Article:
Living in America, the good things and the bad
WHAT MATTERS MOST - Atty Josephus Jimenez (The Freeman) - September 8, 2018 - 12:00am

SEATTLE, Washington — We landed in the paradise of milk and honey, the land of the brave, the home of the free. We acknowledge that indeed, our compatriots living here do enjoy a high standard of living, with food of high quality and affordable prices. There is no rice crisis, they do not eat galunggong, or inject formalin into their marine products. The quality of basic education undoubtedly is world-class, affordable, and even free. The healthcare is fantastic. Even under a president who does not love an "Obamacare'' kind of public health services, people here, including Filipino immigrants, enjoy top-quality medical and hospital services, largely subsidized by the government. Peace and order is almost perfect.

But there are many not-so-good things as well. The people have no time to live except the seniors and infirm. The working class have two or even three jobs to maintain their homes, cars, and lifestyles. They have mortgages and very high taxes to worry about. They have to drive miles and miles to and from work. And the weather here in the northwest is, you might say, anti-Filipino. Seniors and PWDs mostly stay indoor because it keeps raining here, drizzling, if you will, and there are times in the year when snow covers all the spaces. Of course, we Pinoys are used to rains and floods, but the temperature here is extremely cold. It gets worse in December and January.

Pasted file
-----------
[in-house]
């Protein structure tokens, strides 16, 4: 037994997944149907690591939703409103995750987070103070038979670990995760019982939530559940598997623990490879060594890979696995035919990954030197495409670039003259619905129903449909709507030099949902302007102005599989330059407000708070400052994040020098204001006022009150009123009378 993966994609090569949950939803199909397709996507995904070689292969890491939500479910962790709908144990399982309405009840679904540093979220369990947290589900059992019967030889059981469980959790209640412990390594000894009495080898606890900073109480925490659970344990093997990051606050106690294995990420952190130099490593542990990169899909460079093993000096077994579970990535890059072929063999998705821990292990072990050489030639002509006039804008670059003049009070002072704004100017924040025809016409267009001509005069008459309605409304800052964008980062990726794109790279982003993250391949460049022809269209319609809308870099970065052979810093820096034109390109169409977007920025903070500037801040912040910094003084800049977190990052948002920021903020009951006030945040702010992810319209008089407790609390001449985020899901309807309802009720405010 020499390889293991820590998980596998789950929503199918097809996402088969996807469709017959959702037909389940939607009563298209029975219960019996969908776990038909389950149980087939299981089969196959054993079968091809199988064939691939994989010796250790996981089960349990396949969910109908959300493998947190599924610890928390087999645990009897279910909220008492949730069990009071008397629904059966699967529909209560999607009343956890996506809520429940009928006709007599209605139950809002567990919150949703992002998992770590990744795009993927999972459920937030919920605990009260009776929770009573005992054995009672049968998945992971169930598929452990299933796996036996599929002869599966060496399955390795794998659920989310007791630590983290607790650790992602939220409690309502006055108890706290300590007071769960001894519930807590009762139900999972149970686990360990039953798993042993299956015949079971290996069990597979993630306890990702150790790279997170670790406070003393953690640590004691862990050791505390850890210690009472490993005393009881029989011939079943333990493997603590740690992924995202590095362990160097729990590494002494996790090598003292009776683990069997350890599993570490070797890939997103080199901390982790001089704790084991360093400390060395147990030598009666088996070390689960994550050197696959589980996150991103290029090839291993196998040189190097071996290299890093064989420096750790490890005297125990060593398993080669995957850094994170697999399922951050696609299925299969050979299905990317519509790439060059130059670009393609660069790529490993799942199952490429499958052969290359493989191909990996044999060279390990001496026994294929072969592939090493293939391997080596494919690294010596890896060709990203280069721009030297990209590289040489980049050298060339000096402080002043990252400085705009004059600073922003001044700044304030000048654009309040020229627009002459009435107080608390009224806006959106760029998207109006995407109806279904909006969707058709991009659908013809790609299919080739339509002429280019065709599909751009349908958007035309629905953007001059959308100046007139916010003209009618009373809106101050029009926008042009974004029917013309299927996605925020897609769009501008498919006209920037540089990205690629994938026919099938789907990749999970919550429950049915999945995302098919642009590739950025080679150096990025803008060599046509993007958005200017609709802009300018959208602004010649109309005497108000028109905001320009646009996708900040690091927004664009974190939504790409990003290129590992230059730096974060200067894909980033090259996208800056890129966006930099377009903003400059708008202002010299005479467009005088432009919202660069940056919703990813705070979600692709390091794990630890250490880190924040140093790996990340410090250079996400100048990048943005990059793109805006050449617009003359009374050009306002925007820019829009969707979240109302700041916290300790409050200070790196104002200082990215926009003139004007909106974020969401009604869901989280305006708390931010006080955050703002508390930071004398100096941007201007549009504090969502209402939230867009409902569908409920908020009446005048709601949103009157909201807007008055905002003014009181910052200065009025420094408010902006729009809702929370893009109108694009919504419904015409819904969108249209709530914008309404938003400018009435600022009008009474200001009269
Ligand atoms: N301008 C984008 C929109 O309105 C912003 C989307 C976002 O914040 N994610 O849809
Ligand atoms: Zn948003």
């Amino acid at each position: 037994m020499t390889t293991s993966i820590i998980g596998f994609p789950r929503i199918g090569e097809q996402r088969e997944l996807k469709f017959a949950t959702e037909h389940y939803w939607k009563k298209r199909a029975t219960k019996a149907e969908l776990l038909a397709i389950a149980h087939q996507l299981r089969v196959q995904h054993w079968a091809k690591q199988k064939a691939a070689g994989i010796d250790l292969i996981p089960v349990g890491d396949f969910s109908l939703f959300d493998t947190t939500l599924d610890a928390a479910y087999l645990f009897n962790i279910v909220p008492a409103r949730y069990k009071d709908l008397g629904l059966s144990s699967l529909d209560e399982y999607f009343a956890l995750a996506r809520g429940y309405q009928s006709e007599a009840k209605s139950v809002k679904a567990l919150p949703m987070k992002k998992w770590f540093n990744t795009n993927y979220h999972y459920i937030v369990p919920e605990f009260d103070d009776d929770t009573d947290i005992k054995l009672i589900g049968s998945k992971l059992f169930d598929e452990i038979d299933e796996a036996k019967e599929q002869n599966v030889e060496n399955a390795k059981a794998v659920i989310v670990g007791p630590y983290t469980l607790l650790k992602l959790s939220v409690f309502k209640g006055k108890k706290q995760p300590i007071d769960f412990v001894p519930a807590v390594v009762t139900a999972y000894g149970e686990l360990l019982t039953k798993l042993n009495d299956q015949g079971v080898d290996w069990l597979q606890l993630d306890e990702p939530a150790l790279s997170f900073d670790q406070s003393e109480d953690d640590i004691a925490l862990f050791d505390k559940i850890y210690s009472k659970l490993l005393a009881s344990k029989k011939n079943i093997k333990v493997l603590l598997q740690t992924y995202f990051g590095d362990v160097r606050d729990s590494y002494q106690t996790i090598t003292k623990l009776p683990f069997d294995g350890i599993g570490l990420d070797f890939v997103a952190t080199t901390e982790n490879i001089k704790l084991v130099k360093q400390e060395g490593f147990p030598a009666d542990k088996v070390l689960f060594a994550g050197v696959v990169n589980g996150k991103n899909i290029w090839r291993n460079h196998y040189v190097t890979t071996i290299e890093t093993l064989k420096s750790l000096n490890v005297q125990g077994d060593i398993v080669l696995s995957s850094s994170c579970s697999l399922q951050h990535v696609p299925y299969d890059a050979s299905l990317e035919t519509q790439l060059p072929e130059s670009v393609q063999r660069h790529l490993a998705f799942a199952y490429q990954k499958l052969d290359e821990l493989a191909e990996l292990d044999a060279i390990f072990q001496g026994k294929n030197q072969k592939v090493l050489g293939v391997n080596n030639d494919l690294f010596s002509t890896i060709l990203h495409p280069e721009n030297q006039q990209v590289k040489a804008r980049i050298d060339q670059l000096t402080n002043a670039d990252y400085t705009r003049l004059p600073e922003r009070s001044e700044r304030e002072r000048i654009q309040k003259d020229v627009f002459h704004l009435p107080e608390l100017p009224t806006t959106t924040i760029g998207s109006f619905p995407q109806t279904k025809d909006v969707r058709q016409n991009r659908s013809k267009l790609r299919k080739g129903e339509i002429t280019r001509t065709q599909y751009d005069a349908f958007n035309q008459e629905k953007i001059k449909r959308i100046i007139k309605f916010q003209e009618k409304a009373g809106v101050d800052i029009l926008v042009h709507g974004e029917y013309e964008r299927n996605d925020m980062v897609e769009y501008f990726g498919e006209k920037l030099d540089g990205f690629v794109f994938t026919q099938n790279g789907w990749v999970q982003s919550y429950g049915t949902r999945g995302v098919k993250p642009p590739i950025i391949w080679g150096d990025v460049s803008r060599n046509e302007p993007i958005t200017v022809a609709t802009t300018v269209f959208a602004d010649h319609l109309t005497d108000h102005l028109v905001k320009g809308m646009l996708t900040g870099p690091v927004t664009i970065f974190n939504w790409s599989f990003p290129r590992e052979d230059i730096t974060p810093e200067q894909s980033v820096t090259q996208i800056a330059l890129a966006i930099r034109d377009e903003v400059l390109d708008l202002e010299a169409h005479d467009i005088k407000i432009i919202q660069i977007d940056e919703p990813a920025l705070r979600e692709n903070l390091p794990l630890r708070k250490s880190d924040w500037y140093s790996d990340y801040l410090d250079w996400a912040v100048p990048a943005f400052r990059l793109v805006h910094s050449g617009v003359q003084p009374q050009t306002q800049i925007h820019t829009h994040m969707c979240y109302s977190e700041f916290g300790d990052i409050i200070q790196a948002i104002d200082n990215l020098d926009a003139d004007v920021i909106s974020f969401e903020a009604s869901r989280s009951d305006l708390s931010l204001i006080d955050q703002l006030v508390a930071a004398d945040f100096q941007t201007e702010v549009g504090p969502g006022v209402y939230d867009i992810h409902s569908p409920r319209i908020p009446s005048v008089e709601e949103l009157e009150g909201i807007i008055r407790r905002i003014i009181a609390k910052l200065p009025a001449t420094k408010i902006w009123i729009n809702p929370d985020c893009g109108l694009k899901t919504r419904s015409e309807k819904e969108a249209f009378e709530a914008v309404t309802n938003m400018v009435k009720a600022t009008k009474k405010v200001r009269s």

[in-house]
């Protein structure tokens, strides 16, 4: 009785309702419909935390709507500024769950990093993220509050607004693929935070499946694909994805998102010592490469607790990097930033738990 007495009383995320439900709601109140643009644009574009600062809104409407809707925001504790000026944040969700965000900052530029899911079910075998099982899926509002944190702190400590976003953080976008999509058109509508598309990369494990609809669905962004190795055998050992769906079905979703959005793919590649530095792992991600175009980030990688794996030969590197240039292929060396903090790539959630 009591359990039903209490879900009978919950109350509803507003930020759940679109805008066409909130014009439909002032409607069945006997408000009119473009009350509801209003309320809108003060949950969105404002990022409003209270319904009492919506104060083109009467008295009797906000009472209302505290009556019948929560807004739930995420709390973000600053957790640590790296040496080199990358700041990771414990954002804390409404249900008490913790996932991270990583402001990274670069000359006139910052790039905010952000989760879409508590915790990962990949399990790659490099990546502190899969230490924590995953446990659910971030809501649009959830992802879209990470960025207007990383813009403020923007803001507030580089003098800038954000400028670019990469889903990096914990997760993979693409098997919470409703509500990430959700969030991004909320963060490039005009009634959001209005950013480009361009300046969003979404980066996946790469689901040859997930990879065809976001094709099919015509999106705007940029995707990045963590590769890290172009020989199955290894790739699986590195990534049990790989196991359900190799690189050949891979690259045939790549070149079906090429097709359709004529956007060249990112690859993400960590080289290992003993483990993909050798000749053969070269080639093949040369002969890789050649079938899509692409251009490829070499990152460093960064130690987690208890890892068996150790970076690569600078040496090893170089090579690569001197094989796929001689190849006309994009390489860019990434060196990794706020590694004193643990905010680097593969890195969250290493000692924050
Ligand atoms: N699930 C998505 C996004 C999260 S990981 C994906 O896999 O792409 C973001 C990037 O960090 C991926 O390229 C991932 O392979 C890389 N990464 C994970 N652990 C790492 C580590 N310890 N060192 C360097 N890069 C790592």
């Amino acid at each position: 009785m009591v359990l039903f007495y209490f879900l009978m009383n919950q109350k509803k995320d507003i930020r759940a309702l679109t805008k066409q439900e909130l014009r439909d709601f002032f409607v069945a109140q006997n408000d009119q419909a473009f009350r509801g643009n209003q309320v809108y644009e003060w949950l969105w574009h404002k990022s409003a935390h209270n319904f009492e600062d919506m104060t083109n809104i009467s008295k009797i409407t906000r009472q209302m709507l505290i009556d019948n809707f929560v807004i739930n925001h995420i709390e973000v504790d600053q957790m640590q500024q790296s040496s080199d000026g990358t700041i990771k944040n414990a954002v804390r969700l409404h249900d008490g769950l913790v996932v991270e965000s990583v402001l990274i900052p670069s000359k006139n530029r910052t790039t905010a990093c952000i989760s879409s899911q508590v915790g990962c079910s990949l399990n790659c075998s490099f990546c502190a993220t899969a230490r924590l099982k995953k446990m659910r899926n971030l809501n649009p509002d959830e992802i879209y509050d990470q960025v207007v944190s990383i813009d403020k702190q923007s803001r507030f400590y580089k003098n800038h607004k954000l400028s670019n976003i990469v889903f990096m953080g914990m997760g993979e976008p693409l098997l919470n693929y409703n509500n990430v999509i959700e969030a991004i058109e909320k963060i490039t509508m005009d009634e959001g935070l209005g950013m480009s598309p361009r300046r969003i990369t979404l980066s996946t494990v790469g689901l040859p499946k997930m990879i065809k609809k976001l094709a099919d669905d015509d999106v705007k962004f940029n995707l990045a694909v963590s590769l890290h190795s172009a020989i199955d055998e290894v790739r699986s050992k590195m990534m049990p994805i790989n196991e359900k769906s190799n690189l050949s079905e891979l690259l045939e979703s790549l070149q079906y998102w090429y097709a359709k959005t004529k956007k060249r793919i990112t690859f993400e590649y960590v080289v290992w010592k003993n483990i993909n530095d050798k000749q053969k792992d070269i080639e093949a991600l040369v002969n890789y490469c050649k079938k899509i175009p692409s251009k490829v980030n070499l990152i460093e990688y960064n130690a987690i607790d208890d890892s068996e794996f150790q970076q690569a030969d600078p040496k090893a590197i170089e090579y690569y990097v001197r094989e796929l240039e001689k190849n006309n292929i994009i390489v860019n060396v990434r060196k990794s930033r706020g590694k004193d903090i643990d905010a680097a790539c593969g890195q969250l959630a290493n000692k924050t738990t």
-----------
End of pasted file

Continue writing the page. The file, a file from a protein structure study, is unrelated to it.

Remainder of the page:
The crime rate in this part of America is low compared to New York, Texas, Florida, California, Nevada, or Chicago. My youngest brother, Jonathan is a state police officer. He heads a team that makes sure citizens and tourists are safe. The police forces here are manned by highly-disciplined men and women who respect the people. Although we hear of shootings in public schools but those things happen in urban centers and metropolitan cities, mostly in the eastern side facing the Atlantic, and the southern borders with Mexico and other Latin countries.

I am visiting my father who is 94 years old, and my siblings. My father was a veteran of World War II. He figured in many fierce battles with the Japanese and was wounded in hand-to-hand combat in 1942 when he was just a teenager. He was granted US citizenship and all my siblings were petitioned to join him in America. I remained here to take care of our ancestral land and to welcome them whenever they come home for fiesta, Christmas, weddings, or funerals. My loved ones here in the US are living well, working hard, and enjoying a life of peace and quiet. Not to be sour-graping, but I think that life here in the Philippines is more exciting and worth living.

I made my choice but I do not blame my relatives for leaving our country and calling America their home for good.

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